• High temperatures, especially with high humidity
  • Lack of shade
  • Limited access to water
  • Excessive exercise, especially in hot weather
  • Age (puppies and senior dogs)
  • Obesity
  • Underlying health conditions
  • Smush-nose" or brachycephalic breed (Pugs, French Bulldogs, etc.)
  • Large breed (Chow Chow, Newfoundland, Saint Bernard, etc.)

Dog Heatstroke Symptoms

Heatstroke can be life-threatening for dogs and may lead to severe medical complications (2). However, knowing the early signs of heatstroke can help you take action before it gets worse.

Early recognition of the signs of heatstroke is crucial for prompt treatment and recovery.

Symptoms of heatstroke in dogs include:

  • Excessive panting and drooling
  • Dry, red gums and tongue
  • Weakness or lethargy
  • Loss of balance

When a dog's exposure to excessive heat continues, signs of shock will appear. These signs indicate a medical emergency and include pale, white, or blue gums, rapid or irregular heart rate, muscle tremors, vomiting, diarrhea, and unconsciousness.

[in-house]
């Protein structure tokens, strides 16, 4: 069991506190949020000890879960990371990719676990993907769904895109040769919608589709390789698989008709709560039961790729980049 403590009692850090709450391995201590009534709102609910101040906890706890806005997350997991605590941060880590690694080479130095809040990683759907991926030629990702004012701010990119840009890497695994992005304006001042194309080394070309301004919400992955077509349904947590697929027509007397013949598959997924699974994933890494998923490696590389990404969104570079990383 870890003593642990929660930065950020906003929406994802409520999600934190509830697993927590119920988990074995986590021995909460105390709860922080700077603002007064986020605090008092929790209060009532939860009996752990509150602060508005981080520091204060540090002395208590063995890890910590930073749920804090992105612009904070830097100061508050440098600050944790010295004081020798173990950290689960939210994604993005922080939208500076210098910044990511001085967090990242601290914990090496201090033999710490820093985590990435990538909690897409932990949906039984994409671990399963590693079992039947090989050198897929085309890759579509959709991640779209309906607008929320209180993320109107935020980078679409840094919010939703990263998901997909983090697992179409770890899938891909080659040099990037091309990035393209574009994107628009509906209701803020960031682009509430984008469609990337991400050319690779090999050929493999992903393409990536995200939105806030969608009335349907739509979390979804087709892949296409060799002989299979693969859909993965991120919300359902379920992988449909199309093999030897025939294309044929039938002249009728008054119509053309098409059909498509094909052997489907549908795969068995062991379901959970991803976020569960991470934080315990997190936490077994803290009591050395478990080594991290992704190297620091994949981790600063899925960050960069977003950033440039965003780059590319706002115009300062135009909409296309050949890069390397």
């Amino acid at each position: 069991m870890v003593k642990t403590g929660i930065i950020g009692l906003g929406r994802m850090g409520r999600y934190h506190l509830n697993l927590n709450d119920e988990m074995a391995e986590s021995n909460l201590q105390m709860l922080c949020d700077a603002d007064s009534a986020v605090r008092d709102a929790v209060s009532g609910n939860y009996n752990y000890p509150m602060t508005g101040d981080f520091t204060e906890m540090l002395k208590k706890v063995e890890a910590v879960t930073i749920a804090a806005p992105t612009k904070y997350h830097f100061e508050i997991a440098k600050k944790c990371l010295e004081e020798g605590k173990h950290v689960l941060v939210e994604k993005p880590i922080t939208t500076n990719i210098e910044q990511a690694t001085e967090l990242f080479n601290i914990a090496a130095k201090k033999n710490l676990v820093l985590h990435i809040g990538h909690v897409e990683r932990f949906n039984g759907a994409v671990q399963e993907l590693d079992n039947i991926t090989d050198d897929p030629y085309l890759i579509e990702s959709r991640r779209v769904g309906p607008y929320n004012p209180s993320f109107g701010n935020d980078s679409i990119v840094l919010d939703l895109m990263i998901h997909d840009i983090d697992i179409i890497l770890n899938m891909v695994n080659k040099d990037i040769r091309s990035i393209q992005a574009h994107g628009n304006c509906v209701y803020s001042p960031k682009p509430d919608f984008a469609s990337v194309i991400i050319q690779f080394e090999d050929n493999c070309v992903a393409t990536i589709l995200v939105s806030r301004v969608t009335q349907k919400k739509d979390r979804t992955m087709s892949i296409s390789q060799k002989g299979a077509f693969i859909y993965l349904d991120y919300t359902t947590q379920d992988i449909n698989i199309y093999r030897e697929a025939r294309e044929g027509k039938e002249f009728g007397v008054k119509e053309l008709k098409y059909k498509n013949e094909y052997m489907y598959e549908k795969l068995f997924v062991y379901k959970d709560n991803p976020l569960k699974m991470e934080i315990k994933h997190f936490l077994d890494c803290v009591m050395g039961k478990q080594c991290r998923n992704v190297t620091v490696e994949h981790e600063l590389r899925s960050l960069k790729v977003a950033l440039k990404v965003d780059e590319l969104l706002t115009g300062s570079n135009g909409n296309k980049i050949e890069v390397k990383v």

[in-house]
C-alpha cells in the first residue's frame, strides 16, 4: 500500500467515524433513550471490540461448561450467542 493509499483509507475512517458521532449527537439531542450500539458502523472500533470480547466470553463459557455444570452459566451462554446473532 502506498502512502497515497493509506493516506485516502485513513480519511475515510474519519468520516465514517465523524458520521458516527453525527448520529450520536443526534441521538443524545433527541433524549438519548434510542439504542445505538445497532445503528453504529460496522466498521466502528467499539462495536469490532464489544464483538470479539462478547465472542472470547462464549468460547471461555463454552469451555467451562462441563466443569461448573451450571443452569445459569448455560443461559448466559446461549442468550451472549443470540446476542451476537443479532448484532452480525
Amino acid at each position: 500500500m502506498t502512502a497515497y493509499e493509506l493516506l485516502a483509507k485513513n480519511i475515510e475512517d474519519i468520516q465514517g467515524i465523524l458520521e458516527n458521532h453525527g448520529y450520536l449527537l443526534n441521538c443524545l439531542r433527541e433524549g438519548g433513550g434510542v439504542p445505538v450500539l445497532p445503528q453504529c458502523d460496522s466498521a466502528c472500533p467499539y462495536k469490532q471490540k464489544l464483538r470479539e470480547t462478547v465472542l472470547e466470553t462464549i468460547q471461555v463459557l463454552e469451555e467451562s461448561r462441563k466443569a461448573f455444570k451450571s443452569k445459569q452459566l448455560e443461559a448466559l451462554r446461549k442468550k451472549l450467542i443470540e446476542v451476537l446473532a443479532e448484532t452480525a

If your dog shows signs of shock, their life is in danger. Take them to an emergency veterinarian right away for heatstroke treatment.

What to Do If Your Dog Experiences Heatstroke

If you suspect your dog is showing early signs of heatstroke, immediate action is crucial.

First, move your dog to a shaded area or an air-conditioned building to help reduce their body temperature. Next, gently wet your dog's body with cool water, focusing on the neck, legs, and belly where blood vessels are closest to the skin.

what to do if your dog is experiencing signs of heat stroke

Avoid ice-cold water, and do not submerge your dog in a pool, lake, or other body of water. Instead, apply cool or tepid water with a hose, bucket, or towel. Offer drinking water as well, but don't force it if your dog won't drink.

During this phase, call your veterinarian for guidance.

They'll help you determine if a visit to the clinic is necessary. Head to the nearest veterinary hospital or office as soon as possible if symptoms don't improve or progress to signs of shock.

Preventing Heatstroke in Dogs

Prevention is the key to keeping your dog safe from heatstroke. Here are some essential tips to protect your pup: